Lenny, please keep in mind that God has delivered His people countless times. And He loves to wait to do it because He loves cliffhangers. God does it this way so that we would not trust in ourselves, but in God who raises the dead.
Re: UnRoeveling Pastor Doug, have you heard of the Roe v. Wade movie, produced by Dr. Alveda King, slated to hit theaters this fall?
Patrick, I had not. Thank you.
The DOJ Playing Hardball
Re: DOJ trafficking takedowns, etc. . . . Yes, I am not surprised that you haven’t heard much of anything. As noted, the media doesn’t cover this very well. Maybe the subject is taboo? In any event, Trump has made no secret that this is a priority of his administration in various speeches, and activities to date seem to back that up. Just a couple examples (here and here) straight from the source:
Joe, thank you.
A Random Question about Beowulf
This regards nothing you’ve written recently but I would like to ask a quick question regarding Beowulf, if you please. I appreciate your translation. Thank you for your work, though it reads as if the work itself was rewarding enough that you don’t need any thanks. (And I’m aware my opinion means nothing to the literary world.) I found your essay calling Beowulf the UnChrist to be fairly persuasive. But I wanted to ask about the many references to the seeming real-God Who is oft mentioned within the poem, even within the words of the characters themselves. It would seem to be the Triune God we worship. For example line 383 “Now holy God in His goodness has guided him here,” which is spoken by Hrothgar. But if these are a pagan people who do not know the Lord, how is that explained? Are they speaking of a) The Real God who is just poorly known to them by general revelation and the little of Genesis they know, b) the “demon who damns” (line 178) but giving it a very elevated status and name, or c) is this the Poet’s own commentary on the situation but placed right into the middle of the action, into the very mouths of the characters? Or d) all the above are wrong and I need to keep thinking? I suppose it could be a AND c, and I don’t think b is very likely. And yet . . . just curious to your thoughts.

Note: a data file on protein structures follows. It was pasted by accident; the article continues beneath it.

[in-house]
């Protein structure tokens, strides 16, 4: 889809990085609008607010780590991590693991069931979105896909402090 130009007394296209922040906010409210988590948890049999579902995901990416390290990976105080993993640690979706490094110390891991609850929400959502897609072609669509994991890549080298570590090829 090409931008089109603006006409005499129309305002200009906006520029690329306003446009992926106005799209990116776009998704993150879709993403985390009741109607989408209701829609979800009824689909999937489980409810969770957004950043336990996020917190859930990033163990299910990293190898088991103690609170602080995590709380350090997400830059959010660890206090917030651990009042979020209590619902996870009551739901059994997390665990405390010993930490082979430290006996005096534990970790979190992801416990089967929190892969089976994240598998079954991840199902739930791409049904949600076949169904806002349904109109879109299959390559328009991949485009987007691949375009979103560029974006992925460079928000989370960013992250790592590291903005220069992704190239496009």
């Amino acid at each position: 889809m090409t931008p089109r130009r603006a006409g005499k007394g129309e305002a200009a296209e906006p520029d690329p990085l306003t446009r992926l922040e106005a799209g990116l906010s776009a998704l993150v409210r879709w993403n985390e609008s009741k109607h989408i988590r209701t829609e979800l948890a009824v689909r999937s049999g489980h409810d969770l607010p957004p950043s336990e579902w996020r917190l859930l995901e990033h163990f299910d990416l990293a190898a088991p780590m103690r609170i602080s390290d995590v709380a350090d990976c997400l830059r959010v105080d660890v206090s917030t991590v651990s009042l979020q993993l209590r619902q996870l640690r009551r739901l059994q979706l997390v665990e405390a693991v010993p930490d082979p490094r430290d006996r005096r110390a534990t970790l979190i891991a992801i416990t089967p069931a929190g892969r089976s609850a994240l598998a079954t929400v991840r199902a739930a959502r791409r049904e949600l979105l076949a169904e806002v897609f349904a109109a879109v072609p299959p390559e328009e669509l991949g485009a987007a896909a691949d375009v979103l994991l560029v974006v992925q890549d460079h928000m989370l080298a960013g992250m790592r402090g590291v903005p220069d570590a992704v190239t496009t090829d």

Nathan, I think it is option A. I believe that pagan peoples often had an awareness of the Most High God, but He was distant and removed. They had to deal with the demonic forces below, but they knew that the true God had made all things. The people in Beowulf know the book of Genesis, and that is all. They know the “ealde riht,’ the ancient right, which I take as the Noahic covenant (which condemns their culture of bloody revenge). So they have an awareness of the right, but no access to salvation.
The Fourth: A Shorter Catechism
Your “A Primer on the Fourth of July” should have been called, “The Independence Day Shorter Catechism.” Nonetheless, this was fantastic in form and content. And now here I am, clamoring for more catechism-like posts. Incisive stuff all around. Three (or more) cheers.
Jon, okay. We’ll see what happens.
Trump and the Wall
I thought this was a great analysis. It occurred to me that it would be wrong to call it a civil war. As far as I understand it, a civil war is within a nation. This is more like fighting an invasion. The left are not Americans in any real sense of the word. The Democratic Party is the party of immigration because it is the Vichy government. I saw a meme stating that if the illegal immigrants voted for Republicans the wall would have been built years ago. There’s a lot of truth in that, but in that case they would have stayed home. So this isn’t a civil war. This is repelling an invasion.
Russell, yes. This is more a debate over election tampering than it is a question of honest immigration.
This is right on, but I can’t help but think that Trump in some ways in reminiscent of Rehoboam (e.g. 2 Chron. 10:10: “my little thing is thicker than my father’s waist,” and Trump’s talk about the size of his hands). But I take your point and agree that the comparison to Jehu is apropos in a time when many leaders in recent days have been forceful and aggressive like Rehoboam.
Scott, thank you.
Romans 13 Ain’t That Simple
Here’s a solid Romans 13 video detailing several examples of Christians lying to or outright defying the civil authorities. Paul was jailed multiple times and how many of the 12 were killed by government?